The potential revision of this plan, which may entail the launch of an entire lunar lander on an upgraded version of the SLS rocket, is notable for several reasons. Perhaps most significantly, it would place primary responsibility for NASA’s Moon program on the shoulders of Boeing. That company is building the core stage of the SLS rocket, as well as an upgraded upper stage—the Exploration Upper Stage—that would now be required for use by August 2024 on the Block 1B version of the SLS. In fact, it would be required to accelerate development of the beefier SLS rocket.
“Due to the increases in number of flights and configurations, and the need for (Block 1B) one year earlier, much of the analysis work must be performed in parallel, rather than phased in series,” the Marshall Space Flight Center document notes. Marshall, located in northern Alabama, oversees development of the SLS rocket.
Boeing on the critical path
In addition to this, such a plan would necessitate building an extra SLS core stage before fall 2024–four instead of three. This appears to be a change of heart by NASA administrator Jim Bridenstine, who until now has said Boeing will have its hands full completing three core stages by that time.
A reliance on Boeing would come as the contractor is already struggling with both the SLS rocket and its Starliner spacecraft for NASA. Largely due to issues with the core stage, the SLS rocket will be delayed at least four years beyond its original launch date of December 2016, with billions of dollars in overruns. NASA’s inspector general has characterized Boeing’s execution on the SLS program as “poor.” Moreover, Boeing’s Starliner crew spacecraft had several significant software issues during its first flight in December 2019 and was unable to fly up to the International Space Station.
The new plan, if implemented, would substantially cut commercially developed rockets—such as SpaceX’s Falcon Heavy and Blue Origin’s New Glenn—back from the Artemis program. Previously, NASA had said it would launch elements of its Human Landing System on commercial rockets, because such vehicles cost much less than the estimated $2 billion rate per launch of the SLS vehicle. Now, perhaps, private rockets may be called upon to launch smaller pieces such as a lunar rover to the Moon’s surface.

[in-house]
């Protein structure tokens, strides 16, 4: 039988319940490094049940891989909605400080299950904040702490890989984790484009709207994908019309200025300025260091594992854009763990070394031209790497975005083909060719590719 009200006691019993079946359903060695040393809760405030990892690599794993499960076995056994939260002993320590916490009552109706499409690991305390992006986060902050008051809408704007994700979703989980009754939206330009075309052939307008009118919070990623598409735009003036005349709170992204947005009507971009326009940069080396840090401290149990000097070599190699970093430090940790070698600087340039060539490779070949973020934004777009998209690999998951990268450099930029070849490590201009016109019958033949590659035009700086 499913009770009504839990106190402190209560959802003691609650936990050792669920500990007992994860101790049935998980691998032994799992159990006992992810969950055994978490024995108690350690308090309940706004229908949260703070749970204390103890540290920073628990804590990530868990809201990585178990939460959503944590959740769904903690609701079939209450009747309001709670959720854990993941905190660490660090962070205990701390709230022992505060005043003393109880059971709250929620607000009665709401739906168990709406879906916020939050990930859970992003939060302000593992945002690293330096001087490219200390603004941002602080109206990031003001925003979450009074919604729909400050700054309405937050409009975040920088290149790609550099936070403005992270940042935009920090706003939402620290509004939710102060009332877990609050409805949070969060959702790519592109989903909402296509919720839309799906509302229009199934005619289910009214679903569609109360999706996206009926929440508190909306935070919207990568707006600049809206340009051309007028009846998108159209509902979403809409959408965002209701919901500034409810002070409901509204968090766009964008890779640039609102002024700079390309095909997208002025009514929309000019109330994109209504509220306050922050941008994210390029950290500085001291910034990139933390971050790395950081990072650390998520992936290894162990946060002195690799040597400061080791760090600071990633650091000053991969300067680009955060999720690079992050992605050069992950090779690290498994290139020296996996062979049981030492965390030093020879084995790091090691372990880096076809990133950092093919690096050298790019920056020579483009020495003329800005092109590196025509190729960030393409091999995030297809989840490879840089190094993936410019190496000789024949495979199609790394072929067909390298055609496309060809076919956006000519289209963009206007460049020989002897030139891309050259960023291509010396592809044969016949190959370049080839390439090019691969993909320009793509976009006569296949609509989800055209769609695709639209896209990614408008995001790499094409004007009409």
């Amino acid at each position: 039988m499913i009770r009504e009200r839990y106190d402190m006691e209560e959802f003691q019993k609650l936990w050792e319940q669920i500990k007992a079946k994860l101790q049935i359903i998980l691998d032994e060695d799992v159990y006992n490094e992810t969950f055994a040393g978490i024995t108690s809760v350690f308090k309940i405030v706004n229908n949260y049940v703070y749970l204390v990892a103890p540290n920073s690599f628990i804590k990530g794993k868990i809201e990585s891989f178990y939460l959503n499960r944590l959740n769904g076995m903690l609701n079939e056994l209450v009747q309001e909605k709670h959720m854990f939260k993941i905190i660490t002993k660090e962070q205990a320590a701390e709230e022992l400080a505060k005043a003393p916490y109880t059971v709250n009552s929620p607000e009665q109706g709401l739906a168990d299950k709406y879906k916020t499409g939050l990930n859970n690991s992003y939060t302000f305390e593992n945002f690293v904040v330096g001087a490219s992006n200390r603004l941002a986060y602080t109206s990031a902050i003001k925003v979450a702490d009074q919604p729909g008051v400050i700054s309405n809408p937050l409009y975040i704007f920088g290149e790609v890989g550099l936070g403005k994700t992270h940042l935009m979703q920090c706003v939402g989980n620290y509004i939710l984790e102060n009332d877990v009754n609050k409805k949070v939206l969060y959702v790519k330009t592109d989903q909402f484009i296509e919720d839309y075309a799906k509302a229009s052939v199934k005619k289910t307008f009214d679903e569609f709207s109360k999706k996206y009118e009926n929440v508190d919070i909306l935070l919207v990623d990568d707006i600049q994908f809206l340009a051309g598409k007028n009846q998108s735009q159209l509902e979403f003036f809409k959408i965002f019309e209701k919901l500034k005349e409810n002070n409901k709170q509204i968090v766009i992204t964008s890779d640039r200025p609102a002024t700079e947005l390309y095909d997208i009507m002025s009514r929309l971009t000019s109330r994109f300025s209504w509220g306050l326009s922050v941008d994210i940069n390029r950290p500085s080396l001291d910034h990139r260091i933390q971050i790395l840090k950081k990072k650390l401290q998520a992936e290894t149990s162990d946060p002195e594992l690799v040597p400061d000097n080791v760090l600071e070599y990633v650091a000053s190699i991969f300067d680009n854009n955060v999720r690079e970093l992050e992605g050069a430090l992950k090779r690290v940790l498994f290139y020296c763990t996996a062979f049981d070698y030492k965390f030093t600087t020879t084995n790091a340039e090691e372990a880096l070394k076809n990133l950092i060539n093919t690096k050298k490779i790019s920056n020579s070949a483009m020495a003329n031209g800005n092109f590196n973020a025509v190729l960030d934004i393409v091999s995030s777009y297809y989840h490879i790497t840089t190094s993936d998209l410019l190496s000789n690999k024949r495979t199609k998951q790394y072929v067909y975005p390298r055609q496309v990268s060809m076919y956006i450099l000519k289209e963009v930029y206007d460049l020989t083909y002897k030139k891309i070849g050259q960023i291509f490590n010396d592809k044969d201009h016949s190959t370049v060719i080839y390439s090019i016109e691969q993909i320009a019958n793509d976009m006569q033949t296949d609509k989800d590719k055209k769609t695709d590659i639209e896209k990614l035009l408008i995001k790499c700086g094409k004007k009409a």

The Marshall document does not specify the components of the Human Landing System that will be launched on the SLS rocket. NASA is still in a blackout period as it seeks to award preliminary contracts for the ascent, descent, and transfer modules of its Human Landing System. Those awards are likely to come some time in mid-March.
There are four known bidders for lander development contracts: teams led by Boeing, Blue Origin, and Dynetics, as well as a plan from SpaceX. Of those, only Boeing has proposed building a fully integrated lander that would be launched on the Block 1B version of its SLS rocket. However, other bidders would presumably be allowed to propose integrated landers to be launched on the SLS booster.
The SLS launch manifest only tells part of the story of the Artemis Program. It does not specify the role a Lunar Gateway would play, although at the very least it does appear that the Gateway is pushed off into the future after a Moon landing. In that sense, this plan appears to be similar to that proposed by the US House of Representatives in its H.R. 5666 NASA authorization legislation.